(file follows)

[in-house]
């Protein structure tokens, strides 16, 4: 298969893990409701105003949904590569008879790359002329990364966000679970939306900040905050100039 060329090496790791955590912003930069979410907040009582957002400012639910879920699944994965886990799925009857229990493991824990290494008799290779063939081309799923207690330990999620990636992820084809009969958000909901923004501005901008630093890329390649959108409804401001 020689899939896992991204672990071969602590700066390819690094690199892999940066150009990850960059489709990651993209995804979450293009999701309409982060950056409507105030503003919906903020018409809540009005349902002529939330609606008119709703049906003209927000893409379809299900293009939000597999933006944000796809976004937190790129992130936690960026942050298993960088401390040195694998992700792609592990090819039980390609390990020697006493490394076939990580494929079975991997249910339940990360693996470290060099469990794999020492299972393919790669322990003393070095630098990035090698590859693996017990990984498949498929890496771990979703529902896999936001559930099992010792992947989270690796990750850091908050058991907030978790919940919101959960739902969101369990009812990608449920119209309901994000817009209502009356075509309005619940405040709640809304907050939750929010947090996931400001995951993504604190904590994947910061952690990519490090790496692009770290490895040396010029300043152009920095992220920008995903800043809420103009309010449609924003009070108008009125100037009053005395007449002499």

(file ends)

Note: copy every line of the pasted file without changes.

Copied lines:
[in-house]
């Protein structure tokens, strides 16, 4: 298969893990409701105003949904590569008879790359002329990364966000679970939306900040905050100039 060329090496790791955590912003930069979410907040009582957002400012639910879920699944994965886990799925009857229990493991824990290494008799290779063939081309799923207690330990999620990636992820084809009969958000909901923004501005901008630093890329390649959108409804401001 020689899939896992991204672990071969602590700066390819690094690199892999940066150009990850960059489709990651993209995804979450293009999701309409982060950056409507105030503003919906903020018409809540009005349902002529939330609606008119709703049906003209927000893409379809299900293009939000597999933006944000796809976004937190790129992130936690960026942050298993960088401390040195694998992700792609592990090819039980390609390990020697006493490394076939990580494929079975991997249910339940990360693996470290060099469990794999020492299972393919790669322990003393070095630098990035090698590859693996017990990984498949498929890496771990979703529902896999936001559930099992010792992947989270690796990750850091908050058991907030978790919940919101959960739902969101369990009812990608449920119209309901994000817009209502009356075509309005619940405040709640809304907050939750929010947090996931400001995951993504604190904590994947910061952690990519490090790496692009770290490895040396010029300043152009920095992220920008995903800043809420103009309010449609924003009070108008009125100037009053005395007449002499």